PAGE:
Kategorie: Future of Globalisation

Lessons for Global Cooperation from the COVID-19 Pandemic

Image: Numbers on a table of a stockmarket

Picture by Gerd Altmann on Pixabay

The COVID-19 (or coronavirus) disease has led to a major pandemic that has spread to virtually all countries of the world. Although at the time of writing the epidemic has mainly hit South East Asian and Western countries (see Figure below), it is likely that Developing Countries (DCs) will also be heavily affected in the weeks to come.…

Photo: Sculpture "Tug of War", by falco on Pixabay

A quid pro quo to save the WTO’s Appellate Body

Emerging countries such as Brazil, Mexico, India, China, Korea, Thailand, Indonesia and to a lesser degree, Vietnam and Turkey have actively and successfully invoked the World Trade Organization (WTO) dispute settlement system (DSS) to defend their commercial interests. With increased participation in world trade, their stake in an effective compulsory and binding mechanism for resolving…

After one decade of G20 summitry: What future of global club governance in turbulent times?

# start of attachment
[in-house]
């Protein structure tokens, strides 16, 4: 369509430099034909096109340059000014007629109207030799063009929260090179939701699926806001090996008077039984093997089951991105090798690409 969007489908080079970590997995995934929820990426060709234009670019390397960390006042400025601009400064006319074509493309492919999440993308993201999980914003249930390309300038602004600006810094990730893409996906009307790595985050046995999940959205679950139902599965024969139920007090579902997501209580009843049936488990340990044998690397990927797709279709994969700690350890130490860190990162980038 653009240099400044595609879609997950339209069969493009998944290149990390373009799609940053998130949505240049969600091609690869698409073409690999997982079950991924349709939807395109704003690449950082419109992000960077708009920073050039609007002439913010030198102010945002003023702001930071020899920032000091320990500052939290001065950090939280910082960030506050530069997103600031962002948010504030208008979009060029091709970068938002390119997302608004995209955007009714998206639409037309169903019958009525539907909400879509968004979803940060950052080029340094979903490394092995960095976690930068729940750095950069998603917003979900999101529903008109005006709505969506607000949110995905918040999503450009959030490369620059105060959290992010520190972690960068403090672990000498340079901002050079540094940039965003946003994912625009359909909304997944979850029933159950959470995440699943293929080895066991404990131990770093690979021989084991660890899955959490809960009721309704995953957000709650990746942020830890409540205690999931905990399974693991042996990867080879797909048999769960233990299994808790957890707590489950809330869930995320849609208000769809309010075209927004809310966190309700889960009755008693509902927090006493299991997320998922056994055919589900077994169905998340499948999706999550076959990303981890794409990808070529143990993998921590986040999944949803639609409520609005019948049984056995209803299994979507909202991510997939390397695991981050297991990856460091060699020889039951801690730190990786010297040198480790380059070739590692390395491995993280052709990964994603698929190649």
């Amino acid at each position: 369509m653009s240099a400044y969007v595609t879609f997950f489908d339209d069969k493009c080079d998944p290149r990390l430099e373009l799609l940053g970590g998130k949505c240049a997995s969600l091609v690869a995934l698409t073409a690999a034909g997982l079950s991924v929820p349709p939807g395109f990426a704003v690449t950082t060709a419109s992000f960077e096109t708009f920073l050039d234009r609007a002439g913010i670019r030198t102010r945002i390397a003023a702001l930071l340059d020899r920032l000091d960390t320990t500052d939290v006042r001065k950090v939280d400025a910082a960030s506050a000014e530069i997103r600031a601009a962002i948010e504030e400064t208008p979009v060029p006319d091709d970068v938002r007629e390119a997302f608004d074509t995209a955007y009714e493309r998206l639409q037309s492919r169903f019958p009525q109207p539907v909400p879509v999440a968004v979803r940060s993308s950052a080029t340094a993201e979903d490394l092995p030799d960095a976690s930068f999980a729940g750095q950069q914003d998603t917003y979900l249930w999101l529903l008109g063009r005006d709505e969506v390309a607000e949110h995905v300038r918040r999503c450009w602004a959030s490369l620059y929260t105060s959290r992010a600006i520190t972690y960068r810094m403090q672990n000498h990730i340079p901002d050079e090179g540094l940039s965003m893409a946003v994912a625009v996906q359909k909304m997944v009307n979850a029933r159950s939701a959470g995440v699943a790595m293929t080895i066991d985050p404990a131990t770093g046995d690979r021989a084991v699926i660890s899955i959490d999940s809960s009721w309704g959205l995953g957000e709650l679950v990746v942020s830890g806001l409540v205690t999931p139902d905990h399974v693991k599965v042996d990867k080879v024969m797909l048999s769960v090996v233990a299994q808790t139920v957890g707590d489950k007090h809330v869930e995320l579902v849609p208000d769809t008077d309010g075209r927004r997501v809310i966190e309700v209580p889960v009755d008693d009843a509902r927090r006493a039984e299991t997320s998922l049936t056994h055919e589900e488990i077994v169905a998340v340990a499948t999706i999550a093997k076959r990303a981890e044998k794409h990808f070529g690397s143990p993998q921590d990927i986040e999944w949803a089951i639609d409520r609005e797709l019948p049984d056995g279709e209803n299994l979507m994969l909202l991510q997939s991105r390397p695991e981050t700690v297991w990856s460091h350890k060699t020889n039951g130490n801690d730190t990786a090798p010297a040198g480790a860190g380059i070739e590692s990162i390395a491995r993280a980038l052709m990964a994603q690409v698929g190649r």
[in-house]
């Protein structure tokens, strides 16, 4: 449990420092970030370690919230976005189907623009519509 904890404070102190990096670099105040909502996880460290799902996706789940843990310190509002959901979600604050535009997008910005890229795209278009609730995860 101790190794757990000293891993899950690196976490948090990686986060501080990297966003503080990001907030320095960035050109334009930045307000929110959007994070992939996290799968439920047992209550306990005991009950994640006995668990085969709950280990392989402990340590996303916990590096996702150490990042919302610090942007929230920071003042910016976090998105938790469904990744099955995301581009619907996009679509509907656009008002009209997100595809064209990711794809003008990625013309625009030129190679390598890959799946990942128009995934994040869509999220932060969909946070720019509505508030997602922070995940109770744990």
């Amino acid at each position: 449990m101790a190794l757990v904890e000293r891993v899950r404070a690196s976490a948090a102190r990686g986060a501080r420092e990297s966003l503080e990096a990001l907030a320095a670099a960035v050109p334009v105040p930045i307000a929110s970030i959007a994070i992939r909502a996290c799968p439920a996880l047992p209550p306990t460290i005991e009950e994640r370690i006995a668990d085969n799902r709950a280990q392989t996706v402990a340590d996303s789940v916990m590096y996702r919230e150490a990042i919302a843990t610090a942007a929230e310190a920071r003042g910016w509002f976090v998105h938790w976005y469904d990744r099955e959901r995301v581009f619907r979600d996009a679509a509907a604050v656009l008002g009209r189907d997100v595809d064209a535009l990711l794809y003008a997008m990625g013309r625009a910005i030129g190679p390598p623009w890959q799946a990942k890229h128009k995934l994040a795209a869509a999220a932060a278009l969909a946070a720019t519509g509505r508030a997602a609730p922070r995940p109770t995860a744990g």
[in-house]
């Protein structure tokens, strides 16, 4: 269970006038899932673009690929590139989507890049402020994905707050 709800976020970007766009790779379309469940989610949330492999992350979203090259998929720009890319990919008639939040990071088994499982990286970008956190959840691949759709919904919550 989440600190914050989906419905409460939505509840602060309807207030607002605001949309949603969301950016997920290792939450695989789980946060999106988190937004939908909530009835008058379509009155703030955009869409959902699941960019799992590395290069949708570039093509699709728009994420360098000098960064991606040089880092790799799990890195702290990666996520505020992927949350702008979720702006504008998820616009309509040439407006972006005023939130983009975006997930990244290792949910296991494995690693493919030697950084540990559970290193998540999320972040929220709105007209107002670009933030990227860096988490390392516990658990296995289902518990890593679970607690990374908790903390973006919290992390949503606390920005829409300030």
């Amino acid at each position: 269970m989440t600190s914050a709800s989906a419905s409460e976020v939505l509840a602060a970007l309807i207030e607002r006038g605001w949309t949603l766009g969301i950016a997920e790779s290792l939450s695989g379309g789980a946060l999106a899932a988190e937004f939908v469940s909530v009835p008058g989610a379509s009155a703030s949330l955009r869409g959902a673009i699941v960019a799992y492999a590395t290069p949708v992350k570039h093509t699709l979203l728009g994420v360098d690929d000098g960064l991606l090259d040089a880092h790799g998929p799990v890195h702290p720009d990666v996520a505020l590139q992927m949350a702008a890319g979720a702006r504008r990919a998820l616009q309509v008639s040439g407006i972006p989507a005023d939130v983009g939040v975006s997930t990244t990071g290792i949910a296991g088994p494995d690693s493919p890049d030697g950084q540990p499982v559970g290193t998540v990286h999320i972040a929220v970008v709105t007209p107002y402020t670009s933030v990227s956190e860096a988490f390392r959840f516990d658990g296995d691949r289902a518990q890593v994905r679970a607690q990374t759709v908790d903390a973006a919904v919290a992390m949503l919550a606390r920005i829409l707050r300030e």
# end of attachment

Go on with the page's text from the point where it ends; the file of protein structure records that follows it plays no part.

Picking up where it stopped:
Photo: Barb Wire with a Sigen that says "Private: No public right of way. G20 is an exclusive Club

By ASchrumm – CIGI Communications Dept, CC BY-SA 3.0

A decade ago the world was struggling with the repercussions of the global financial crisis in 2007 and 2008 that emerged in the interconnected transatlantic financial system. At this critical moment in time, the G20 was elevated from a meeting of finance ministers and central bank governors to the level of heads of states and government. By including a number of rising as well as middle powers non G7 countries the first G20 summit in Washington in November 2008 made clear that current cross-border challenges cannot anymore be dealt with by the old powers of the traditional establishment. At the subsequent summits in London (April 2009) and Pittsburgh (September 2009) the G20 displayed an astonishing level of international cooperation by agreeing on wide-ranging commitments that helped to calm down international financial markets and strengthen the crisis response of international financial institutions. These early initiatives led some optimistic observers to conclude that the system worked.